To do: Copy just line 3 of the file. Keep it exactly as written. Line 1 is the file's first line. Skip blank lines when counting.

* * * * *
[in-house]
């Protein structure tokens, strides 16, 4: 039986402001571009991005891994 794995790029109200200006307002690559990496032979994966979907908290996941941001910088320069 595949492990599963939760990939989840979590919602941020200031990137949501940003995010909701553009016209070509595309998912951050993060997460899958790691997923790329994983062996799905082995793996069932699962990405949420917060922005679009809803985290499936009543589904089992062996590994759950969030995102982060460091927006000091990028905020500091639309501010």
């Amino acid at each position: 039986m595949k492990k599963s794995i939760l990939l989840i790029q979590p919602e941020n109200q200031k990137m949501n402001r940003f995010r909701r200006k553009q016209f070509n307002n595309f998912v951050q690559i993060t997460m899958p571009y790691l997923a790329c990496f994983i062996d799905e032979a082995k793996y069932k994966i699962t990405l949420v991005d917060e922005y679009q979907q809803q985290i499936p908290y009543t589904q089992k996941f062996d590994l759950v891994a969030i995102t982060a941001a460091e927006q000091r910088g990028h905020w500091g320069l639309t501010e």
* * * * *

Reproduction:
């Amino acid at each position: 039986m595949k492990k599963s794995i939760l990939l989840i790029q979590p919602e941020n109200q200031k990137m949501n402001r940003f995010r909701r200006k553009q016209f070509n307002n595309f998912v951050q690559i993060t997460m899958p571009y790691l997923a790329c990496f994983i062996d799905e032979a082995k793996y069932k994966i699962t990405l949420v991005d917060e922005y679009q979907q809803q985290i499936p908290y009543t589904q089992k996941f062996d590994l759950v891994a969030i995102t982060a941001a460091e927006q000091r910088g990028h905020w500091g320069l639309t501010e």